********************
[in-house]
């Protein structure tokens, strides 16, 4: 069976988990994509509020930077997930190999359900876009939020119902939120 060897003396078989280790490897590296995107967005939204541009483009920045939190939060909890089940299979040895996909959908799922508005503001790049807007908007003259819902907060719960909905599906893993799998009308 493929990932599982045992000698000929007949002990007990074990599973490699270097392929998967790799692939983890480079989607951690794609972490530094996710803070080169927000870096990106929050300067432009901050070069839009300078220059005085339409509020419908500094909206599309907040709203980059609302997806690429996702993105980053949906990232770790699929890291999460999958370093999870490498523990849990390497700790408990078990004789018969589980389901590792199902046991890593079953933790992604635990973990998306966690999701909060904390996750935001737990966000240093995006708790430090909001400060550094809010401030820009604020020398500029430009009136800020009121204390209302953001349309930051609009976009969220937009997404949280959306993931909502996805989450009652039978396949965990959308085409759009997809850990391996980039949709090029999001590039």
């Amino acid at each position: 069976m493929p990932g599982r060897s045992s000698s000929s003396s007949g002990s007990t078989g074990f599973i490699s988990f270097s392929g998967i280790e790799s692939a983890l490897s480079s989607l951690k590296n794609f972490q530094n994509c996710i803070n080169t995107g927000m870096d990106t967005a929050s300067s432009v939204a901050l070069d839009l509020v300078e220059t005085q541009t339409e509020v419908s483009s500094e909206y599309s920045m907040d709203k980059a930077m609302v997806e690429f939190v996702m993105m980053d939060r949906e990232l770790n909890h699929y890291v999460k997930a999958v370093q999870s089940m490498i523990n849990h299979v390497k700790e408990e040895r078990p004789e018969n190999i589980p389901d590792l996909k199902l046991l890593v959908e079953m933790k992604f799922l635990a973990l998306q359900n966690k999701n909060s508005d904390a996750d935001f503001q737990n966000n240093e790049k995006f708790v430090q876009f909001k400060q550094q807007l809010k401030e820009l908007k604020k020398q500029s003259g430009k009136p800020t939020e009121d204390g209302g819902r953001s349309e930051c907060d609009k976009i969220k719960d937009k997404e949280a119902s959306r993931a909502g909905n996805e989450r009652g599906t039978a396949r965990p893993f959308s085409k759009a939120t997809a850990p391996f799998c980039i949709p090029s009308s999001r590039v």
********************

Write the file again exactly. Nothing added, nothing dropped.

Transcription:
[in-house]
């Protein structure tokens, strides 16, 4: 069976988990994509509020930077997930190999359900876009939020119902939120 060897003396078989280790490897590296995107967005939204541009483009920045939190939060909890089940299979040895996909959908799922508005503001790049807007908007003259819902907060719960909905599906893993799998009308 493929990932599982045992000698000929007949002990007990074990599973490699270097392929998967790799692939983890480079989607951690794609972490530094996710803070080169927000870096990106929050300067432009901050070069839009300078220059005085339409509020419908500094909206599309907040709203980059609302997806690429996702993105980053949906990232770790699929890291999460999958370093999870490498523990849990390497700790408990078990004789018969589980389901590792199902046991890593079953933790992604635990973990998306966690999701909060904390996750935001737990966000240093995006708790430090909001400060550094809010401030820009604020020398500029430009009136800020009121204390209302953001349309930051609009976009969220937009997404949280959306993931909502996805989450009652039978396949965990959308085409759009997809850990391996980039949709090029999001590039």
């Amino acid at each position: 069976m493929p990932g599982r060897s045992s000698s000929s003396s007949g002990s007990t078989g074990f599973i490699s988990f270097s392929g998967i280790e790799s692939a983890l490897s480079s989607l951690k590296n794609f972490q530094n994509c996710i803070n080169t995107g927000m870096d990106t967005a929050s300067s432009v939204a901050l070069d839009l509020v300078e220059t005085q541009t339409e509020v419908s483009s500094e909206y599309s920045m907040d709203k980059a930077m609302v997806e690429f939190v996702m993105m980053d939060r949906e990232l770790n909890h699929y890291v999460k997930a999958v370093q999870s089940m490498i523990n849990h299979v390497k700790e408990e040895r078990p004789e018969n190999i589980p389901d590792l996909k199902l046991l890593v959908e079953m933790k992604f799922l635990a973990l998306q359900n966690k999701n909060s508005d904390a996750d935001f503001q737990n966000n240093e790049k995006f708790v430090q876009f909001k400060q550094q807007l809010k401030e820009l908007k604020k020398q500029s003259g430009k009136p800020t939020e009121d204390g209302g819902r953001s349309e930051c907060d609009k976009i969220k719960d937009k997404e949280a119902s959306r993931a909502g909905n996805e989450r009652g599906t039978a396949r965990p893993f959308s085409k759009a939120t997809a850990p391996f799998c980039i949709p090029s009308s999001r590039v």